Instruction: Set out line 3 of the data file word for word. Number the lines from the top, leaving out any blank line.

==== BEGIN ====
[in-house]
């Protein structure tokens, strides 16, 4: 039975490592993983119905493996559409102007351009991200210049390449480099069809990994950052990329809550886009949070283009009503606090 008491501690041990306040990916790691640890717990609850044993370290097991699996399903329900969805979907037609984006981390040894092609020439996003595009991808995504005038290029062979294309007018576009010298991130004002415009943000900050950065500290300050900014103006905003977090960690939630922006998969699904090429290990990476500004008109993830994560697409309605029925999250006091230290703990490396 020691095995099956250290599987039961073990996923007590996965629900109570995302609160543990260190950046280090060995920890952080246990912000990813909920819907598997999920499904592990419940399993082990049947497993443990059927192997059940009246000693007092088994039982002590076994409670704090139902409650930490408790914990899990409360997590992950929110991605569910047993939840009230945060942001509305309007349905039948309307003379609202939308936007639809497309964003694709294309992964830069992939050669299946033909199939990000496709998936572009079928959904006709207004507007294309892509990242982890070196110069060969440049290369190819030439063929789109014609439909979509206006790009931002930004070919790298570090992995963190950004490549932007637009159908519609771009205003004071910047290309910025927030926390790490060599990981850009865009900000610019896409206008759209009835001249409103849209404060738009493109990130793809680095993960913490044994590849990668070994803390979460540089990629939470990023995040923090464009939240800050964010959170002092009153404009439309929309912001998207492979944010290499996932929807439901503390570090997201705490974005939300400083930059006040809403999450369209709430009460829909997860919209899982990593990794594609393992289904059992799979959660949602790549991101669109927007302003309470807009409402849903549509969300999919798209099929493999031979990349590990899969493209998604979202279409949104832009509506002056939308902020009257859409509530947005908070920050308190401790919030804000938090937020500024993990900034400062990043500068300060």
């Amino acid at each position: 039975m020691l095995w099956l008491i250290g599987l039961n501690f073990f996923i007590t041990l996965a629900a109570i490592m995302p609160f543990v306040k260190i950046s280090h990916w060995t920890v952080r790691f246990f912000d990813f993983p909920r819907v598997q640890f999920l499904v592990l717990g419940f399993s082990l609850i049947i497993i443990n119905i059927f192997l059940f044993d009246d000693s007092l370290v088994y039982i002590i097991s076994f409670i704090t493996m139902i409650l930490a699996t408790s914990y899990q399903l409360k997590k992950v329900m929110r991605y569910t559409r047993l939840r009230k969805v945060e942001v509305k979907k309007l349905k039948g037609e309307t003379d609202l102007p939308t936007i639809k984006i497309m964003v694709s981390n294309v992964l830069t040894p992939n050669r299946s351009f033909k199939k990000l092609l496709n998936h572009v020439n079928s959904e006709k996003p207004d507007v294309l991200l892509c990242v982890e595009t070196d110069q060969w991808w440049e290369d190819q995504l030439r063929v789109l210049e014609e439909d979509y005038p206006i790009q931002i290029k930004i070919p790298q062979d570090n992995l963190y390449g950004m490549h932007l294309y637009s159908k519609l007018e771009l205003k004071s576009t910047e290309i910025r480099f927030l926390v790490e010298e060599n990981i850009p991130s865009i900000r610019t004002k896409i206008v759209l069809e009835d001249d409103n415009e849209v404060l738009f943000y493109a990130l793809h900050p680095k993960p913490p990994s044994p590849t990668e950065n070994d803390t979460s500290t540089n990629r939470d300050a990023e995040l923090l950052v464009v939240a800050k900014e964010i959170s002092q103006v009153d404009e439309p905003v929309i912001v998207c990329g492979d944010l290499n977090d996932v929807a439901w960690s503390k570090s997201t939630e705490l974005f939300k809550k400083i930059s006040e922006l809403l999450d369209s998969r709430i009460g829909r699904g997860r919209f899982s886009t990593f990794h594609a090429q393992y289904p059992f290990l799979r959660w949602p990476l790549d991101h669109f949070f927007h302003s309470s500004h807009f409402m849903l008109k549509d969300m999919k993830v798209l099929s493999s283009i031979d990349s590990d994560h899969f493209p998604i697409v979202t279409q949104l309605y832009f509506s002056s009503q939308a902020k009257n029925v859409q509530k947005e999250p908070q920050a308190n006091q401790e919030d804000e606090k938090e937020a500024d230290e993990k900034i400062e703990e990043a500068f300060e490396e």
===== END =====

């Amino acid at each position: 039975m020691l095995w099956l008491i250290g599987l039961n501690f073990f996923i007590t041990l996965a629900a109570i490592m995302p609160f543990v306040k260190i950046s280090h990916w060995t920890v952080r790691f246990f912000d990813f993983p909920r819907v598997q640890f999920l499904v592990l717990g419940f399993s082990l609850i049947i497993i443990n119905i059927f192997l059940f044993d009246d000693s007092l370290v088994y039982i002590i097991s076994f409670i704090t493996m139902i409650l930490a699996t408790s914990y899990q399903l409360k997590k992950v329900m929110r991605y569910t559409r047993l939840r009230k969805v945060e942001v509305k979907k309007l349905k039948g037609e309307t003379d609202l102007p939308t936007i639809k984006i497309m964003v694709s981390n294309v992964l830069t040894p992939n050669r299946s351009f033909k199939k990000l092609l496709n998936h572009v020439n079928s959904e006709k996003p207004d507007v294309l991200l892509c990242v982890e595009t070196d110069q060969w991808w440049e290369d190819q995504l030439r063929v789109l210049e014609e439909d979509y005038p206006i790009q931002i290029k930004i070919p790298q062979d570090n992995l963190y390449g950004m490549h932007l294309y637009s159908k519609l007018e771009l205003k004071s576009t910047e290309i910025r480099f927030l926390v790490e010298e060599n990981i850009p991130s865009i900000r610019t004002k896409i206008v759209l069809e009835d001249d409103n415009e849209v404060l738009f943000y493109a990130l793809h900050p680095k993960p913490p990994s044994p590849t990668e950065n070994d803390t979460s500290t540089n990629r939470d300050a990023e995040l923090l950052v464009v939240a800050k900014e964010i959170s002092q103006v009153d404009e439309p905003v929309i912001v998207c990329g492979d944010l290499n977090d996932v929807a439901w960690s503390k570090s997201t939630e705490l974005f939300k809550k400083i930059s006040e922006l809403l999450d369209s998969r709430i009460g829909r699904g997860r919209f899982s886009t990593f990794h594609a090429q393992y289904p059992f290990l799979r959660w949602p990476l790549d991101h669109f949070f927007h302003s309470s500004h807009f409402m849903l008109k549509d969300m999919k993830v798209l099929s493999s283009i031979d990349s590990d994560h899969f493209p998604i697409v979202t279409q949104l309605y832009f509506s002056s009503q939308a902020k009257n029925v859409q509530k947005e999250p908070q920050a308190n006091q401790e919030d804000e606090k938090e937020a500024d230290e993990k900034i400062e703990e990043a500068f300060e490396e």